Creation of NBDB: The creation of the National Biodiversity Development Board (NBDB) was a result of the sustained lobbying by Gene Campaign and other groups, following the finalisation of the draft Biodiversity Act. As a member of the NBDB, in recognition of its long association with biodiversity conservation, Gene Campaign is directly involved in formulating policies on the conservation and use of biodiversity for India.
Gene Campaign is also a member of the Madhya Pradesh Biodiversity Board (MPBB). The creation of state level boards is a result of raised awareness among the political leadership and bureaucracy about the ecological and environmental importance of biodiversity. The MPBB is attempting to formulate a comprehensive biodiversity for the state.
As a member of the multi-agency Biodiversity Conservation Prioritisation Program (BCPP), Gene Campaign has been involved in developing conservation strategies and prioritising conservation areas in the various habitats like forest, wetlands, coasts etc. As chair of the IPR committee of BCPP, Gene Campaign has helped to frame guidelines for the storage of field data, the nature of such data banks, confidentiality of data and access to it.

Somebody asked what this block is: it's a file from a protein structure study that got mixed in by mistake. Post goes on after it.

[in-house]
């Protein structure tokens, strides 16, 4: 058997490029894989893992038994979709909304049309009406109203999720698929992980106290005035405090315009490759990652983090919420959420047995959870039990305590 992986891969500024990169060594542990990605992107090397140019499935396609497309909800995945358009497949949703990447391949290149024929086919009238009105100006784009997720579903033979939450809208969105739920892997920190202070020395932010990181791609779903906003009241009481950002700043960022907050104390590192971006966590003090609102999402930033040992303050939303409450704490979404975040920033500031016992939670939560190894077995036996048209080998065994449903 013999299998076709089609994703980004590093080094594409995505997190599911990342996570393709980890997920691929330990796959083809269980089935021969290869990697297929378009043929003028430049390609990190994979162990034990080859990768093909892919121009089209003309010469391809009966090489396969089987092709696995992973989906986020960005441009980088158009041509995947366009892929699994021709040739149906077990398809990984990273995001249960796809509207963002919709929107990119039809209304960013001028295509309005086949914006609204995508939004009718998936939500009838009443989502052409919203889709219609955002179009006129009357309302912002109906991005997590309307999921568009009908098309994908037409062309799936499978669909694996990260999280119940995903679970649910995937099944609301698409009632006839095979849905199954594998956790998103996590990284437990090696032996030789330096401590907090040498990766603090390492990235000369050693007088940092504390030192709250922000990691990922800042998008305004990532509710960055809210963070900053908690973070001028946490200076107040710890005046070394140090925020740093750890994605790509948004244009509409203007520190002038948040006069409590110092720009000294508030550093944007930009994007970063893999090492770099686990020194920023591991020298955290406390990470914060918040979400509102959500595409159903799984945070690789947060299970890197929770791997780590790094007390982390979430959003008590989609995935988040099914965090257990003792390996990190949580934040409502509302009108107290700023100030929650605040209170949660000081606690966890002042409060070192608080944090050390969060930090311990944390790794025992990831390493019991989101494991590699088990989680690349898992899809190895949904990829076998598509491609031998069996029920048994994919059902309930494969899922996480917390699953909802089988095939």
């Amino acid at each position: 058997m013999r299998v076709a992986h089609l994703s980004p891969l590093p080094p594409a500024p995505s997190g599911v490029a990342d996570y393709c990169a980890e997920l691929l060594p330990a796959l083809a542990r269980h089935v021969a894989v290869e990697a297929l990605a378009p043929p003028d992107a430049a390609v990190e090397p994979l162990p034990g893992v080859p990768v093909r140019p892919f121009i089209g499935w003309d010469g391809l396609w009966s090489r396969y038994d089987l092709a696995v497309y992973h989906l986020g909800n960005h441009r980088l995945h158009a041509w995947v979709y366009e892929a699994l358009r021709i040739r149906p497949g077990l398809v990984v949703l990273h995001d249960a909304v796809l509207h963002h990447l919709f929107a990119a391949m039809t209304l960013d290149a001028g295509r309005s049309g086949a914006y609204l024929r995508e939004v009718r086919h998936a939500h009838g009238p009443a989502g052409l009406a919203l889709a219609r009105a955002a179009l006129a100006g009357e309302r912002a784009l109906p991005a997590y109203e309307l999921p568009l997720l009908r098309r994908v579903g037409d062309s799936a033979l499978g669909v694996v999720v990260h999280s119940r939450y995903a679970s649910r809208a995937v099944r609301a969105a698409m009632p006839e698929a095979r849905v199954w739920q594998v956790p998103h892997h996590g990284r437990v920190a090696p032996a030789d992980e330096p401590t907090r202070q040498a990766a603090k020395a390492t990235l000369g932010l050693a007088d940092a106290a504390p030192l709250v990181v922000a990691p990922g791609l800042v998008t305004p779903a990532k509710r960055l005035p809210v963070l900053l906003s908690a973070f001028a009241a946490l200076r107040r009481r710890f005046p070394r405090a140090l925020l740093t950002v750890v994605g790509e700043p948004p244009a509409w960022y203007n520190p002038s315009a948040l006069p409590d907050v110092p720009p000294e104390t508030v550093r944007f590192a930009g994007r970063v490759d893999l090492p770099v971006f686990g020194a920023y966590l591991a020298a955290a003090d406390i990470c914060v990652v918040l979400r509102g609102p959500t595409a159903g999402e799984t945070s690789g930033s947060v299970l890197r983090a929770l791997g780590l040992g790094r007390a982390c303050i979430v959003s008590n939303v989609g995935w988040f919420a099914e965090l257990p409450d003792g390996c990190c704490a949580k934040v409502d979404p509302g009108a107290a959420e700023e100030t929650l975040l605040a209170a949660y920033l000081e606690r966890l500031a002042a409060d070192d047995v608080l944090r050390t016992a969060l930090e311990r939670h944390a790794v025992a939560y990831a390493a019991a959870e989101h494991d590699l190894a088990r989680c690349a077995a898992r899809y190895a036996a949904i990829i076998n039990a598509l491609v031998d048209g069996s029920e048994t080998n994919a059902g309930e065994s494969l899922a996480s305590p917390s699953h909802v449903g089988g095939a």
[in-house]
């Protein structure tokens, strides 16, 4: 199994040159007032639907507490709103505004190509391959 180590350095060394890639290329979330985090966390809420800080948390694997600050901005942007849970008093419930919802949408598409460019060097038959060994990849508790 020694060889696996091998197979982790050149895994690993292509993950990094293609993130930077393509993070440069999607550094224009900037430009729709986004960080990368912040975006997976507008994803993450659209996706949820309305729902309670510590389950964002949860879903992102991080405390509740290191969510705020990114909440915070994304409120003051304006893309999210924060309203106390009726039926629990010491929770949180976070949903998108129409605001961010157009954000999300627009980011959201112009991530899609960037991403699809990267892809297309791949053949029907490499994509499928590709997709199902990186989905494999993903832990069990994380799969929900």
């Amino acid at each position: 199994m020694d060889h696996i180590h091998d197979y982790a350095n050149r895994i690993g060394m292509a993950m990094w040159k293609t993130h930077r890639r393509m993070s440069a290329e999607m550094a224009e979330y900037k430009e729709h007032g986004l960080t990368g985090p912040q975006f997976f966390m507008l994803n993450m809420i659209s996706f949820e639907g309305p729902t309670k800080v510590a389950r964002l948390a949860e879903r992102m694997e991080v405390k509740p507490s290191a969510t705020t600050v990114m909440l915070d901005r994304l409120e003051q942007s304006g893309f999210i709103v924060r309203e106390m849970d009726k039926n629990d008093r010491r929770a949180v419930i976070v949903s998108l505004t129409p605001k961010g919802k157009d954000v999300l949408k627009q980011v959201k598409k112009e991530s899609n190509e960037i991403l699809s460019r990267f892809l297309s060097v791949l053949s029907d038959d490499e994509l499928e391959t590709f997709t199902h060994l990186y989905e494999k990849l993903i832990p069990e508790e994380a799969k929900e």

International trade policy: As a member of the high-powered National Commission on International Trade, Gene Campaign plays an important role in giving direction to the government’s negotiating strategies and positions for the WTO, specially in the agreements relating to Agriculture, Biotechnology, TRIPS and Trade & Environment.
As Chairperson of the TRIPS Working Group of the Confederation of Indian Industries (CII), Dr. Sahai/ Gene Campaign helps to formulate industry’s position and guide the input of the industry into government policy.
(E) Patent First and Second Amendment Acts: After the Uruguay GATT round, India accepted certain conditions in the field of IPR. These included a changed IPR system for drugs and agrochemicals, a sui generis form of protection for breeders of new varieties of seeds, and patents on microorganisms.
The TRIPS agreement required all developing countries including India to put in place TRIPS compliant systems by January 1, 2005. Ever since, much debate internationally and nationally has ensued with Gene Campaign leading several discussions contending the impact of TRIPS compliant Patent Laws on domestic industry.